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Discussion Starter · #1 · (Edited)
This is a 1966 Sears Suburban with a Sicklebar taking on buckwheat. I used the sicklebar to cut down and mulch before I till it in. This helps prevent the buckwheat from getting wrapped up in the tiller tines. If I just tried to till this before cutting it down, it would have made a mess of the tiller. I may even plow and disc before I till this in. I hope you enjoy the pics. It was great ride time. I also hope this post will help answer some members questions about sicklebar mowers. Is it a toy? A collector item? Or still a useful attachment? It's up to you to decide.


http://www.sicklesgarden.com/images/SickleBuckwheat1.jpg
http://www.sicklesgarden.com/images/SickleBuckwheat2.jpg
http://www.sicklesgarden.com/images/SickleBuckwheat3.jpg
http://www.sicklesgarden.com/images/SickleBuckwheat4.jpg
http://www.sicklesgarden.com/images/SickleBuckwheat5.jpg
http://www.sicklesgarden.com/images/SickleBuckwheat6.jpg
http://www.sicklesgarden.com/images/SickleBuckwheat7.jpg
 

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Discussion Starter · #4 ·
Thanks for the heads up. I fixed the links also.
 

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Discussion Starter · #6 ·
I have a suburban almost just like yours. lol
I bought this Suburban for $200. It ran okay for the first week or so, and then started to slowly die. I bought a used small engine book and gathered some info and lots of support from MTF members and began to bring this old 'horse' back to life. Now this tractor runs absolutely flawlessly. In many ways, this tractor belongs to all of us and I am the lucky caretaker. So I share what info I can about her.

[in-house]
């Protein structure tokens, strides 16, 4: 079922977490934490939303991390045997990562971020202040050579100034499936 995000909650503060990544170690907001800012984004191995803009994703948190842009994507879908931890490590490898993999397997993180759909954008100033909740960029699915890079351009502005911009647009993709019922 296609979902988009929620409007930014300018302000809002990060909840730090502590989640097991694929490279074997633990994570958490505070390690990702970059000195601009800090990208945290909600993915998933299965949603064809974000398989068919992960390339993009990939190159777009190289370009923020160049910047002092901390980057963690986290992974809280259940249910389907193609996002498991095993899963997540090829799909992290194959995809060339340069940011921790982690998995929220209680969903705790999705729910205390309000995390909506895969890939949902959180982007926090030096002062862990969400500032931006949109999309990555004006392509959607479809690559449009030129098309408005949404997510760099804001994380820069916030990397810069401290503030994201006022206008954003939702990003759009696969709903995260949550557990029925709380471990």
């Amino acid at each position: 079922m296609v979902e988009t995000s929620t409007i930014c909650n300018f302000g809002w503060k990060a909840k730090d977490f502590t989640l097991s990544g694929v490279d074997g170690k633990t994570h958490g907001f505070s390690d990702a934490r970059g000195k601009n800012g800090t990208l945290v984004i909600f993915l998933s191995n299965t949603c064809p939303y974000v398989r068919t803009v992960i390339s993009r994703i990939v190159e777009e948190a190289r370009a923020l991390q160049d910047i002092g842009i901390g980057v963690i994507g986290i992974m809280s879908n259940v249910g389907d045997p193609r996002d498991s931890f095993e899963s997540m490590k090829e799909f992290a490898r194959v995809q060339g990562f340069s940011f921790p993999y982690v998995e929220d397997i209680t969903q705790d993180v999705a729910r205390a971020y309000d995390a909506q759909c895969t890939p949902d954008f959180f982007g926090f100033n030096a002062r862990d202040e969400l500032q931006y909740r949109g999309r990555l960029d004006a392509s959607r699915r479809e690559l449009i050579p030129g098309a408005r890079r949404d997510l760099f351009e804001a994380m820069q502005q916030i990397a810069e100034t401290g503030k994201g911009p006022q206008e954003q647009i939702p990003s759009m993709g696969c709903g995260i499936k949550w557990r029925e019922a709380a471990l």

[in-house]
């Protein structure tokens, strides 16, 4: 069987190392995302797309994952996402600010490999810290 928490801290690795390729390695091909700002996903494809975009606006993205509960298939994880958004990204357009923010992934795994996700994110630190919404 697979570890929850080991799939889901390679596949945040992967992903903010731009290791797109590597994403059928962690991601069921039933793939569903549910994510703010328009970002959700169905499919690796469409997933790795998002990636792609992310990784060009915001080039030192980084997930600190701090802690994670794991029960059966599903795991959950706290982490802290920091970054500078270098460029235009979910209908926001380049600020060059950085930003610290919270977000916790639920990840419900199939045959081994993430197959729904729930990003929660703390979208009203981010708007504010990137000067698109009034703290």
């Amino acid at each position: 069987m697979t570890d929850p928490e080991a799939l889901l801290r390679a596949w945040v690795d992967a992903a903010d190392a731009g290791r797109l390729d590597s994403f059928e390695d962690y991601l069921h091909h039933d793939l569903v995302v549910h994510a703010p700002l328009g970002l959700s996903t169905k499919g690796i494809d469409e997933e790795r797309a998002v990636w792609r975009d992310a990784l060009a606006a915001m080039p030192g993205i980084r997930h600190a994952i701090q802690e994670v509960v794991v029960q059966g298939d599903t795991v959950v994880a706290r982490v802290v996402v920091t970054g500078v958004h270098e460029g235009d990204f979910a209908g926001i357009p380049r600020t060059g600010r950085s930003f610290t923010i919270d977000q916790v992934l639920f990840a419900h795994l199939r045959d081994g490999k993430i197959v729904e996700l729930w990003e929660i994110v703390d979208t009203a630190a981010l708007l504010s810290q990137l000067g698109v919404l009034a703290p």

Many times I have thought to sell her off and step up to a bigger tractor. As you can see from the pics, she has a large area she works. And what you see in the pics is the smallest gardens. But like I said, she belongs to all of us and she has given us her heart and handles the work without a grimmace, shimmy or downtime.

I'm glad you have one of these. Not only is it a classic, but a very useful machine in the field.

Tell us more about your tractor. Do you have a 10 or 12 HP? How is it running?
 

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nice pictures, I have to agree the old suburbans are real work horses! That sickle bar does a great job. I was at the Gravely mow in, this year and it's big brother drove up. I love old jeeps too! ED
 

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Finally at 1k!
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I bought this Suburban for $200. It ran okay for the first week or so, and then started to slowly die. I bought a used small engine book and gathered some info and lots of support from MTF members and began to bring this old 'horse' back to life. Now this tractor runs absolutely flawlessly. In many ways, this tractor belongs to all of us and I am the lucky caretaker. So I share what info I can about her.

Many times I have thought to sell her off and step up to a bigger tractor. As you can see from the pics, she has a large area she works. And what you see in the pics is the smallest gardens. But like I said, she belongs to all of us and she has given us her heart and handles the work without a grimmace, shimmy or downtime.